Bio-test monitors benzene emissions

Chemical exposure has been a growing concern for over forty years. Although emission controls have improved considerably, demands for higher quality industrial and municipal life create a need for more comprehensive methods of chemical exposure measurement. Until now regulatory agencies have had to be satisfied with measuring concentrations of polluting agents in the environment around the exposed worker or citizen. However, as our understanding of the complex effects of exposure advances, so the demands for evaluating an individual's actual exposure increase.


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Chemical measurement

Biological monitoring, or biomonitoring, is the measurement of a chemical or

its breakdown product in an exposed individual. Measurements may be made on

samples of breath, urine or blood and reflect the total uptake of the chemical

by inhalation, ingestion or absorption through the skin. Frustratingly, biomonitoring

methods have been slow, expensive and depended upon specialised scientific laboratories

and, consequently, were of limited accessibility.

Benzene, for example, is an important industrial chemical. High volumes, produced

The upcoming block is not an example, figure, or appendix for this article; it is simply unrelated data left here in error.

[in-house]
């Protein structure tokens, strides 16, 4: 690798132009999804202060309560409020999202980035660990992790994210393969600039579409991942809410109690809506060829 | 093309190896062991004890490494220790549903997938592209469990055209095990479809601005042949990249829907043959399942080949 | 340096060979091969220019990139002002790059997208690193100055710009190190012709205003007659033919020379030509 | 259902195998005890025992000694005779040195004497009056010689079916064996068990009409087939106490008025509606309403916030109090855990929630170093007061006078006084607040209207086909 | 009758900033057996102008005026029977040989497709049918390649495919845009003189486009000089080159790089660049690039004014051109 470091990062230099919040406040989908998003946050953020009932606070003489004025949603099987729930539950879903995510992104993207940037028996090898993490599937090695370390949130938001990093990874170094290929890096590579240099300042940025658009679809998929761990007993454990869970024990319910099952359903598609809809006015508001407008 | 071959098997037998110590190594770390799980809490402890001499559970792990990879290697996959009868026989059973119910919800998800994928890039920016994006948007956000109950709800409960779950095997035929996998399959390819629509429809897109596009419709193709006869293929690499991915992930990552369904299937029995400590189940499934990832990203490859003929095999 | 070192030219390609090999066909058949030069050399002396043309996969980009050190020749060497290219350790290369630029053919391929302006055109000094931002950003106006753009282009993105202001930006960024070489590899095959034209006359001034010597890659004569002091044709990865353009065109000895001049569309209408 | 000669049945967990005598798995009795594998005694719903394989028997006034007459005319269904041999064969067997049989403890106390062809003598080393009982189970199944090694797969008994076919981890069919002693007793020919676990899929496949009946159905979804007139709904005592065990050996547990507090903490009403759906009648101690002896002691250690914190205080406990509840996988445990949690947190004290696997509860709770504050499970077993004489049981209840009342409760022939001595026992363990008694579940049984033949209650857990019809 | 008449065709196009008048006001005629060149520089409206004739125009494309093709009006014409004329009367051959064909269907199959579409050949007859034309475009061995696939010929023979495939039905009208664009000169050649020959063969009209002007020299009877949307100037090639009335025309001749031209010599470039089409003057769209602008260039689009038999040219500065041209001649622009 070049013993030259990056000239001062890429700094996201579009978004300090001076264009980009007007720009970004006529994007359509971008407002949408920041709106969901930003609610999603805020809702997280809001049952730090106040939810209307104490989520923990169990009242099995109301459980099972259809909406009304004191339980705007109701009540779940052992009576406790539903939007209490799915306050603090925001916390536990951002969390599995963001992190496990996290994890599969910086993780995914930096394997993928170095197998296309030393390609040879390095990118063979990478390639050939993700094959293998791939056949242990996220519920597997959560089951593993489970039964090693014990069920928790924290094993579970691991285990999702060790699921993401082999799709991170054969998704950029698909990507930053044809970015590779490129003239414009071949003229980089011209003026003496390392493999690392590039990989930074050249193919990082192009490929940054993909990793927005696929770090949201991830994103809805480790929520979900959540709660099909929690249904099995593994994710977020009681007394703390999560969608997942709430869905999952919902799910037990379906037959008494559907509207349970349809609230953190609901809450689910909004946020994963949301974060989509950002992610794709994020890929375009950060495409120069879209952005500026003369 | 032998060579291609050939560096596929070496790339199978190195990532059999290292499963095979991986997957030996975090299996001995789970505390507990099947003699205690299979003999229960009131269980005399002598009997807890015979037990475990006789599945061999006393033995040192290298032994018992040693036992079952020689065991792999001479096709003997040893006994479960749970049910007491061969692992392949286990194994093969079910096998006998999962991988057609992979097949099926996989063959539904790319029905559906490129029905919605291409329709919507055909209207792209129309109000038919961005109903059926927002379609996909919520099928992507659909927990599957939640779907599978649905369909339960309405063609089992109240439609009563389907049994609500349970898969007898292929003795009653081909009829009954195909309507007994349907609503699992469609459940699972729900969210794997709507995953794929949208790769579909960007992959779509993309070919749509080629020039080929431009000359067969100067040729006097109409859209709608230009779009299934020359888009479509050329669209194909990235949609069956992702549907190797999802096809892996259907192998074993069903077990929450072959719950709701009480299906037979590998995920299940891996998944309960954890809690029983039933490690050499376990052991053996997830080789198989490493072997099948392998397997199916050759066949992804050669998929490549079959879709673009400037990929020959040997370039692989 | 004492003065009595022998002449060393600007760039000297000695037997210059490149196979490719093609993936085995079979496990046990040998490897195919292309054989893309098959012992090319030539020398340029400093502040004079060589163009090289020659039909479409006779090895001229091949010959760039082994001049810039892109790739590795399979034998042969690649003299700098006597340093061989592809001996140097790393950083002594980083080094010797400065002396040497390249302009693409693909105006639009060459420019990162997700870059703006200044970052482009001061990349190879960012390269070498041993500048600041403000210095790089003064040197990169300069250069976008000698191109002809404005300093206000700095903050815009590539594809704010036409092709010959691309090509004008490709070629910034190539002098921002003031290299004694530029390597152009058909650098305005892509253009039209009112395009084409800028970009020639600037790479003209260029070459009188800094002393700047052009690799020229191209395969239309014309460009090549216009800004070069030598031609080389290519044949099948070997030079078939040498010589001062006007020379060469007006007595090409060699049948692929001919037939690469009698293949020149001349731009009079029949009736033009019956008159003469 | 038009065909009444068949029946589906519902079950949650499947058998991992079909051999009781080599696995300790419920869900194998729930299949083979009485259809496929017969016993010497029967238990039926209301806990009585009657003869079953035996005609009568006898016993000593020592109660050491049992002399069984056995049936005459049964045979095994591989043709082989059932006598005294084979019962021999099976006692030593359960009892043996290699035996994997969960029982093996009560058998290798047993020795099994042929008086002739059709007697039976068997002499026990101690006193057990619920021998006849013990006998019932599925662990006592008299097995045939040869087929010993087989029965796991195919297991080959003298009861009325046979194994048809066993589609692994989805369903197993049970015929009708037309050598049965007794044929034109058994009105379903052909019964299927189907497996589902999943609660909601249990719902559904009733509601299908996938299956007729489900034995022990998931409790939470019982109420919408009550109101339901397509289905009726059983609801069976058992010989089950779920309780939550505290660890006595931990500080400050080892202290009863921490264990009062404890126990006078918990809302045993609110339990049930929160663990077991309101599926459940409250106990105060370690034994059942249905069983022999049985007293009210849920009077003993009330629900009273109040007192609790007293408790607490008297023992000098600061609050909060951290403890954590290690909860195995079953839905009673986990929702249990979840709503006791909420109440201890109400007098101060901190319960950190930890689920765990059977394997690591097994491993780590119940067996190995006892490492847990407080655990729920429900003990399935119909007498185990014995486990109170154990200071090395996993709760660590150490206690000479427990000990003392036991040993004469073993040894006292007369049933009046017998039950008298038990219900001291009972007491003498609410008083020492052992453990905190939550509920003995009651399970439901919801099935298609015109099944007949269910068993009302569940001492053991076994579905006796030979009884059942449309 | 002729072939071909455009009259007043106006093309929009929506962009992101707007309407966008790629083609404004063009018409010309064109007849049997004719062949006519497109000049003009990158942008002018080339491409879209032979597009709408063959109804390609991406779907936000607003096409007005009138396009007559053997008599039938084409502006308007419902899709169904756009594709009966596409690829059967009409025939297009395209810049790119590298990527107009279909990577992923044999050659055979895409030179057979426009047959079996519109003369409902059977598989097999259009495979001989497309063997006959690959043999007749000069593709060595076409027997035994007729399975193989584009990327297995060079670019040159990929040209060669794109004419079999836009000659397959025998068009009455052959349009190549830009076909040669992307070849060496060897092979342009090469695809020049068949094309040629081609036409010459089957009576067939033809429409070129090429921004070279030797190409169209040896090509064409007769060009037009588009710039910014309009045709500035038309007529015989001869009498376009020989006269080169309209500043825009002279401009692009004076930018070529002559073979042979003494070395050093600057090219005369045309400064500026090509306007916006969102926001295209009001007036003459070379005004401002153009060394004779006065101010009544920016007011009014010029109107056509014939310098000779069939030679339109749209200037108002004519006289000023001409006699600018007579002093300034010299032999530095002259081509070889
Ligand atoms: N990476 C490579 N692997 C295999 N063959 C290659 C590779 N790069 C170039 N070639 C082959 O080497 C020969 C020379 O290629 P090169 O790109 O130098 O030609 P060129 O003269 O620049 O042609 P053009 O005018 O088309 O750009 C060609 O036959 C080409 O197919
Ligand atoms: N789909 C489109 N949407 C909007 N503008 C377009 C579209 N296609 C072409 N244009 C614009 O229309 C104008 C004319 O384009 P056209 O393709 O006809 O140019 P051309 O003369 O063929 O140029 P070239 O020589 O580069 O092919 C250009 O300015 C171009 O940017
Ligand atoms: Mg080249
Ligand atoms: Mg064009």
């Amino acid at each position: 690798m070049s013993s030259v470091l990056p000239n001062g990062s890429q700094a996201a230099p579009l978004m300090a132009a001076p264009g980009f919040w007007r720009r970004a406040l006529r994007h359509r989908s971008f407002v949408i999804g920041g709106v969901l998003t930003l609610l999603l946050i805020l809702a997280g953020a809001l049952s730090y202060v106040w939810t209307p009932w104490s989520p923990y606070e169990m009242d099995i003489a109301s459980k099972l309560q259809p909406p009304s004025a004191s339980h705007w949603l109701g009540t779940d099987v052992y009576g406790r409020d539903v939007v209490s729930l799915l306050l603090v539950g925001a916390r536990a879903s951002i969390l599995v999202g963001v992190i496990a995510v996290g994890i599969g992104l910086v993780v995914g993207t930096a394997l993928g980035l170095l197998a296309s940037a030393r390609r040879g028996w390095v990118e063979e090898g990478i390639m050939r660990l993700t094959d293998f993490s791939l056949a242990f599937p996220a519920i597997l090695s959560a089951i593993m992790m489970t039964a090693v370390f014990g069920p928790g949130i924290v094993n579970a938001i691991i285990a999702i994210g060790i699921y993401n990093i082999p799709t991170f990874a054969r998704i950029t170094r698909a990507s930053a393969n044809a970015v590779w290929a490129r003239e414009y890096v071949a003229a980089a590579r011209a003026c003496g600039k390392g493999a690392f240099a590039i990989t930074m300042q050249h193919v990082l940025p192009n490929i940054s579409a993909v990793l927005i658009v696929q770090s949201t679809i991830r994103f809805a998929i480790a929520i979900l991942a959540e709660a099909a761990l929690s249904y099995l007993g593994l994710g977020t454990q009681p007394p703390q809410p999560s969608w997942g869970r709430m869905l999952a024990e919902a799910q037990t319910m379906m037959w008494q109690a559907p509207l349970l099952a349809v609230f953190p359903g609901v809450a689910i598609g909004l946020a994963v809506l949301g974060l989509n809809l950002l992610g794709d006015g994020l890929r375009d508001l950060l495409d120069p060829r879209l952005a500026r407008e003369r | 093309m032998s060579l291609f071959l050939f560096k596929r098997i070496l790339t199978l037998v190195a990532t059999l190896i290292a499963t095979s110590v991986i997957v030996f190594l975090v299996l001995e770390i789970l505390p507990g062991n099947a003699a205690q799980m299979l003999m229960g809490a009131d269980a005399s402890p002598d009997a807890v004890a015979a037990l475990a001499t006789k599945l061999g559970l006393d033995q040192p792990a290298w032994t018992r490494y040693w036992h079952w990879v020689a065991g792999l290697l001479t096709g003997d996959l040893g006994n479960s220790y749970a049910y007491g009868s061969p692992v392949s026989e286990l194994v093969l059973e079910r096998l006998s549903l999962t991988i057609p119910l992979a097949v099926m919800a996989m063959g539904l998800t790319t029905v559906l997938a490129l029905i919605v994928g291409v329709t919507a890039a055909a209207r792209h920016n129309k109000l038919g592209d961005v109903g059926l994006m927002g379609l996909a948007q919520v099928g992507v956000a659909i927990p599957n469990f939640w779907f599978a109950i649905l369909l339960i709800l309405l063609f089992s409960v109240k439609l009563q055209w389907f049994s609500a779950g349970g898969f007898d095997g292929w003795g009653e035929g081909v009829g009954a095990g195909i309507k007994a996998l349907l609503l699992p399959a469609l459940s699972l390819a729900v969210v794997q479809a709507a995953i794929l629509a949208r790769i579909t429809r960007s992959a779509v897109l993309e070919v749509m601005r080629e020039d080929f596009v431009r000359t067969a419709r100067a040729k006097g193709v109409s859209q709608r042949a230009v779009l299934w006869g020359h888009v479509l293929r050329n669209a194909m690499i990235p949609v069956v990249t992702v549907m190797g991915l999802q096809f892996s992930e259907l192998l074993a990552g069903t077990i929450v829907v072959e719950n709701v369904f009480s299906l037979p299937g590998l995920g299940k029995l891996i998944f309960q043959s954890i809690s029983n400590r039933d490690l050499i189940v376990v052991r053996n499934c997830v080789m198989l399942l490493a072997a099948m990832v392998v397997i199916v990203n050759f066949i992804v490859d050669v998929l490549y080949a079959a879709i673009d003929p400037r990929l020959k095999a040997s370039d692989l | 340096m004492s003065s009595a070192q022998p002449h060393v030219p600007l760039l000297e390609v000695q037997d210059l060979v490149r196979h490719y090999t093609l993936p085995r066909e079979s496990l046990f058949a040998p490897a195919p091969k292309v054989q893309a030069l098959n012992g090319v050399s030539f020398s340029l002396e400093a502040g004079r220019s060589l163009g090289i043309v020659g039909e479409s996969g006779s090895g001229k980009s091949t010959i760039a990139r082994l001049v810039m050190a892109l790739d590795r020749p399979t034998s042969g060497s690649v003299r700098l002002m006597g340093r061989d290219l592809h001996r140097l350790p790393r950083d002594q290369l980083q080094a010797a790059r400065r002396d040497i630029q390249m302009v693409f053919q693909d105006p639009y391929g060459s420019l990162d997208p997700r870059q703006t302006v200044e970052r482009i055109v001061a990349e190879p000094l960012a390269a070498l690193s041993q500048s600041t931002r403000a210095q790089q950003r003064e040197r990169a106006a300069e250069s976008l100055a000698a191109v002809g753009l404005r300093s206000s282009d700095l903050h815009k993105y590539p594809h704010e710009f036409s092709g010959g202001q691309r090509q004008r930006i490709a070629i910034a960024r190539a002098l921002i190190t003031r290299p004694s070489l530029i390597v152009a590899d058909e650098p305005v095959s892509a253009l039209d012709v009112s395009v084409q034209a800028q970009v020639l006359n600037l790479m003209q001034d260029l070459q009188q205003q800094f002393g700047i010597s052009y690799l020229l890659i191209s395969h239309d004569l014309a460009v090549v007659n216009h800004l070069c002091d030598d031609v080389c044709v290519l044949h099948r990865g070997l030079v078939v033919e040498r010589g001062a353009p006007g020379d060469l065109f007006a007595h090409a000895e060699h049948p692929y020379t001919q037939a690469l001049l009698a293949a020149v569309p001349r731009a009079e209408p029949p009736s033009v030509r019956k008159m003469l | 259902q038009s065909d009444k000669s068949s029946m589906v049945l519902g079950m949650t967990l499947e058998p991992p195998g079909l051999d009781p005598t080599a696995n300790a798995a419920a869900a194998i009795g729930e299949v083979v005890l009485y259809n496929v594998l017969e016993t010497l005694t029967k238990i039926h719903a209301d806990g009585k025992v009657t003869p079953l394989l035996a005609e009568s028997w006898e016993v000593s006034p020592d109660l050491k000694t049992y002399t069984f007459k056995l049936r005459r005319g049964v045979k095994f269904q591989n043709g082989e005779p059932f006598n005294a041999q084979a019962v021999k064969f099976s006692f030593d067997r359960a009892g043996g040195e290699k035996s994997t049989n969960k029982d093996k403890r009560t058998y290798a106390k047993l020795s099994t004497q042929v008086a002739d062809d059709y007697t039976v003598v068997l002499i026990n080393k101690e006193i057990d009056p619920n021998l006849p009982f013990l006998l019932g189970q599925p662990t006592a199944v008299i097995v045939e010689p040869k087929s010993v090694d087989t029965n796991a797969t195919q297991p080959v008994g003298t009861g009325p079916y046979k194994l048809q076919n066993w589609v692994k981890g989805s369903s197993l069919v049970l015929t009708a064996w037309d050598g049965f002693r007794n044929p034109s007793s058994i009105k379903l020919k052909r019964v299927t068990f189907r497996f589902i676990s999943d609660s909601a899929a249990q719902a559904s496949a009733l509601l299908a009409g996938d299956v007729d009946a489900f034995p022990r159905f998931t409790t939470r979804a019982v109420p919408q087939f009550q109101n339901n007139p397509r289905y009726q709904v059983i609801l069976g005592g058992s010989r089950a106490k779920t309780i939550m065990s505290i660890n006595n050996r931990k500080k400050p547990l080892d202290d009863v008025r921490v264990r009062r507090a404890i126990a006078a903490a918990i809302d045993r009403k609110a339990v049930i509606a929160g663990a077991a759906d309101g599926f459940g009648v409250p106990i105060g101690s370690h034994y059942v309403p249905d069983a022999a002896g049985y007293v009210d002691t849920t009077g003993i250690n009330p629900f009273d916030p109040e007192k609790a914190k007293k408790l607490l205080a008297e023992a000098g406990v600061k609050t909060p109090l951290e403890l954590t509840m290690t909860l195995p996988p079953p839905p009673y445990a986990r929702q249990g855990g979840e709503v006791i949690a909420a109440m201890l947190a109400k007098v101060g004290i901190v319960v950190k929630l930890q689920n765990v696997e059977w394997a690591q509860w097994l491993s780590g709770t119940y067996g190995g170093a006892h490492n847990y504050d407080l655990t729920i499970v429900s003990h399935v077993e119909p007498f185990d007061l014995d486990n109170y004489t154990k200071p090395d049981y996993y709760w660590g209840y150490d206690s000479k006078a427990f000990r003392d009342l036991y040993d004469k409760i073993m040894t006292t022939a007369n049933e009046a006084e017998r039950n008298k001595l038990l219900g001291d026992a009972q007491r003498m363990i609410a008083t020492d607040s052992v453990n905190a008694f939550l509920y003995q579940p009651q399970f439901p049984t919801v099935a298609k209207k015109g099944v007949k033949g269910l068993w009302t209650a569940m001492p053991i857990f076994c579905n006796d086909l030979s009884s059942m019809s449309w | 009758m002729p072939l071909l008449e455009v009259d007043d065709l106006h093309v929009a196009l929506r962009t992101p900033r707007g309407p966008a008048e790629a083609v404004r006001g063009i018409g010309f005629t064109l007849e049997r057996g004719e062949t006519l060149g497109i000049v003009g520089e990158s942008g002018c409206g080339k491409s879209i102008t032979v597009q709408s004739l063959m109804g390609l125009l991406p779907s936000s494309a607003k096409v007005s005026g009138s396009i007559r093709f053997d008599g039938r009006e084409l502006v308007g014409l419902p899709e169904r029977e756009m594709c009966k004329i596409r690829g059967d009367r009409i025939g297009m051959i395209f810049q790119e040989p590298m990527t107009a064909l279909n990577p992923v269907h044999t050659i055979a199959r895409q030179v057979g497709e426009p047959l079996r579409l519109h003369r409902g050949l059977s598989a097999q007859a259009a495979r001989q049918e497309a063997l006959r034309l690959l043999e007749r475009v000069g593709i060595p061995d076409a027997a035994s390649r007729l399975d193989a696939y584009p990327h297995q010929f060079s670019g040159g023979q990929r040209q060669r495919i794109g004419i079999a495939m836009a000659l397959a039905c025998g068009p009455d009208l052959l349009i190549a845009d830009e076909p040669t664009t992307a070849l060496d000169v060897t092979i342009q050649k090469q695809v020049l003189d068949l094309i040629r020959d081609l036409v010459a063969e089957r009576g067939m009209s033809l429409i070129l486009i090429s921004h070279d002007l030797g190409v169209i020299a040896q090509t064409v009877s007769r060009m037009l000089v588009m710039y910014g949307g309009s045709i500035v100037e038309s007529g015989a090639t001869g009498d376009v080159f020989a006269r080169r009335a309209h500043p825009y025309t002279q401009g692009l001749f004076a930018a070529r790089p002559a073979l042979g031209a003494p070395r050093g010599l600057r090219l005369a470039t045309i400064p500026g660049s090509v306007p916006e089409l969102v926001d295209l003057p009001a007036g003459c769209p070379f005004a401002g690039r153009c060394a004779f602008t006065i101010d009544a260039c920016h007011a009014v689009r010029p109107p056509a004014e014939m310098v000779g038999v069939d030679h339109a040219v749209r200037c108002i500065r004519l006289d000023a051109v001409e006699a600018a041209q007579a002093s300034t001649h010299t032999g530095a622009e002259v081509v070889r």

in the petrol refining process and used by the chemical industry to manufacture

plastics, polystyrene and rubber, are released in to the atmosphere. Further,

emissions from automotive exhausts, cigarette smoke and landfill waste sites

contribute to the environmental load and chronic benzene exposure may lead to

cancers such as leukaemia.

Analytical performance

A novel test for monitoring benzene exposure is now available through AB Biomonitoring.

The test uses a unique antibody to quantify a specific urinary metabolite of

benzene (S-phenylmercapturic acid). The test is reliable, robust and fully validated

in terms of analytical performance. Because of the speed and efficiency of the

test, many customers not only monitor workers after an accidental exposure but

have implemented routine screening programmes to protect the health of their

employees.

Moreover, the technology can be readily adapted for population screening where

there is concern about the impact of pollution on human health and quality of

life. Road traffic is one of the greatest threats to the environment, especially

in urban areas.

Environmental pollution is an immediate and urgent problem and environmental

consideration should possess a key role in selection and control processes.

This technology enables the wider application of biomonitoring as both a monitoring

and survey tool of environmental and industrial exposures. Affordable exposure

information will prevent disease, limit environmental damage and facilitate

the goals of sustainable development.

© Faversham House Ltd 2022 edie news articles may be copied or forwarded for individual use only. No other reproduction or distribution is permitted without prior written consent.

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